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A day on the docks

They have 10 hours to get passengers off the ship, clean it up, get new passengers on and leave the port. Stay out of the way.

By STEVE HUETTEL
Published March 27, 2005


photo
Getting the ship in shape
A look at the challenges and procedures of getting a cruise shape ready for a voyage.
Click for graphic

TAMPA - Shortly before dawn, the imposing Inspiration towers over the dark shops and restaurants of Channelside. Lights in a few cabin windows and a handful of security guards milling around the dock are the only outward signs of life at 6 a.m.

Soon a tightly scripted, sometimes hectic dance will begin to play out, and over the next 10 hours crew members, stevedores and federal agents will prepare the Carnival Cruise Lines ship to head out for another a Caribbean cruise.

More than 2,400 departing passengers with some 6,000 pieces of luggage will be checked by U.S. Customs officers, then make a mad dash for cars or plane flights home. Ninety minutes after last call to leave the ship, the first wave of new passengers come aboard.

Before the ship pulls away from the dock on this recent Thursday morning, it will be the scene of three weddings, a possible heart attack and a decision on whether to wait for four passengers running late on a snow-delayed flight.

Thirteen tractor trailers bring industrial quantities of food and drink: 5 tons of fresh potatoes, 1,405 loaves of bread and 19,540 bottles of beer.

Housekeeping crews are too busy cleaning 1,026 cabins to take extended breaks. But hundreds of other crew members venture into Tampa to shop for electronics gear, clothes and groceries.

The drill is repeated over and over for Inspiration and five other cruise ships that use Tampa as a home port. That doesn't make it easier or less chaotic, says Miles Willis, the ship's hotel director.

"It's the longest day for most (crew) people," he says. "It's extremely intense. Everything has to go like clockwork."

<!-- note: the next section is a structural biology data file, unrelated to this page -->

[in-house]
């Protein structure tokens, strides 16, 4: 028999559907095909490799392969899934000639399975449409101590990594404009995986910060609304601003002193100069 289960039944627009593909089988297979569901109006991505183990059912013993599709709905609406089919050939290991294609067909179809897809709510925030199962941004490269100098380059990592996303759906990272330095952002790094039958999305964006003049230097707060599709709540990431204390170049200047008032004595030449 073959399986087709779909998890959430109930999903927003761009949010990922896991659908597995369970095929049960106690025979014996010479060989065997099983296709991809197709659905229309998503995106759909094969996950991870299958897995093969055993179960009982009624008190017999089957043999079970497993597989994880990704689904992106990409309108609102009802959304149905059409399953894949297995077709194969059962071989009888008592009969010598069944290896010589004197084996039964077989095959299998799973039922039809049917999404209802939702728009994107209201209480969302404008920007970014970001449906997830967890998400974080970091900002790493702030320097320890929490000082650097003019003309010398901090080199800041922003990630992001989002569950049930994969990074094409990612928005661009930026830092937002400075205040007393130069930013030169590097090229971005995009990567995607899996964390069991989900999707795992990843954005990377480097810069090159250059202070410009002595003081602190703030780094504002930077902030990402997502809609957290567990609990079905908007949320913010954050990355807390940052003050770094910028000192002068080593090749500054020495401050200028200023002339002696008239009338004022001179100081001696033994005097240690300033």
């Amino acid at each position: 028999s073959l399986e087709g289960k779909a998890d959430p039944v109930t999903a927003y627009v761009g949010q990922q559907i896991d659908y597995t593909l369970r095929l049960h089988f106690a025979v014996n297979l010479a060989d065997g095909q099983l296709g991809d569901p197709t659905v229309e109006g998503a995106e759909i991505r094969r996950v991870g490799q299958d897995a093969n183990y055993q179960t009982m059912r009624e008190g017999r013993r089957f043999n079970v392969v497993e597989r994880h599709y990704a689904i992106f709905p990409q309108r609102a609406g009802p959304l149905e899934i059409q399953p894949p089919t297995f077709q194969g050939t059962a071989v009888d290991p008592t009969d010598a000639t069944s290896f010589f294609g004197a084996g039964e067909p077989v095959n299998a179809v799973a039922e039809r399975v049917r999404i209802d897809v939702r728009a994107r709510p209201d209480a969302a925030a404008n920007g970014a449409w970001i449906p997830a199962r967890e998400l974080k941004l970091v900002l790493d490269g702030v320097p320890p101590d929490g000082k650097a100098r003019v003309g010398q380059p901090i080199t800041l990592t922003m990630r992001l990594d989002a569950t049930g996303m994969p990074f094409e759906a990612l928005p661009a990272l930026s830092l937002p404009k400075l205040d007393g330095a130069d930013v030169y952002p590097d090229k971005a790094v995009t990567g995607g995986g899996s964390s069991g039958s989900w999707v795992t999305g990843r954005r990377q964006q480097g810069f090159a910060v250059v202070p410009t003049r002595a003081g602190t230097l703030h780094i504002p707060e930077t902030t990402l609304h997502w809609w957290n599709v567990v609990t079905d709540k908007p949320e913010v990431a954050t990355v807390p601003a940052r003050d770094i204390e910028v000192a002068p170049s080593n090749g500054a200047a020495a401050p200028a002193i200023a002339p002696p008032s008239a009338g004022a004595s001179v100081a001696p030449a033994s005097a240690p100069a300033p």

7:45 to 9:15 a.m.

Union stevedores drive forklifts up to two square doors in the ship and pick up 5-by-5-foot steel "bear cages" stacked high with luggage. They speed 70 yards down the dock and drop the cages for other drivers who take them into Cruise Terminal 2.

Workers line up the bags, grouped by color-coded tags that indicate the level and location of the owner's cabin. Customs agents may randomly check luggage with drug-sniffing dogs.

Outside, the first trucks back up to the dock to restock Inspiration. This is a heavy provisioning - enough for the four-day cruise leaving today for Cozumel and the next five-day trip that stops in the Cayman Islands.

Two men in blue Carnival jumpsuits inspect cases of Garden Jewel tomatoes and Dole cauliflower stacked chest-high on wood pallets. One counts the number of boxes, the other peeks inside to check for insects.

All supplies must pass a sniff test from an explosive detection dog. A 4-year-old chocolate Lab named Coco runs up and down rows of pallets. Her handler slaps an orange sticker on each one with the logo of American Detection Technologies, a Carnival contractor.

A Tampa Fire-Rescue ambulance with lights flashing suddenly roars down the dock to the crew gangway. A 53-year-old passenger with chest pains went to ship's infirmary, which called for help. She was taken to Tampa General Hospital.

9:15 to 9:50 a.m.

"Ladies, move away from the door before you get run over," instructs Penny Romutis, a member of the "embarkation staff" outside Cruise Terminal 2.

This is peak rush hour for tired vacationers heading home. Romutis isn't exaggerating. Passengers lugging bags can easily get rear-ended if they linger too long on the sidewalk between the terminal doors and tour buses running to Tampa International Airport.

Tempers sometimes run short. "Waddya mean move?" a woman snaps at another embarkation staffer. "Don't you see my legs moving?"

A hawker for the Bay Shuttle, a van service, yells "Airport! Airport" at waves of men in straw hats, girls with braided hair and boys in T-shirts with slogans like "Born to Be Wild/Cozumel." When a family of five walks past, he cracks, "It's a long walk."

Annette Frost-Janvrin and her daughter, Victoria, have a 3 p.m. flight to Boston. They heard a snowstorm bearing down on the city could bring 8 inches by afternoon. "We want to get to the airport and see if we can get an earlier flight," she says.

9:50 to 11:30 a.m.

The day is going well for Anthony Scott and his housekeeping staff. They began cleaning cabins at 7:30 a.m. as guests cleared out and easily meet the 11:30 deadline to finish before new passenger s arrive.

Cleaners attack cabins in teams of two. A stateroom steward opens curtains, turns on the air conditioner, checks all eight channels on TV, strips and makes the bed, cleans surfaces and the ice and drinks.

An assistant cleans the bathroom, replaces towels, vacuums the cabin and sanitizes the ice bucket. The whole process takes about 20 minutes. Stewards run an ozone machine, about the size of a hand vacuum, to clear the smell from cabins previously occupied by smokers.

They didn't need to make emergency repairs to torn carpets or broken fixtures today, Scott says. But the upcoming trip might be different.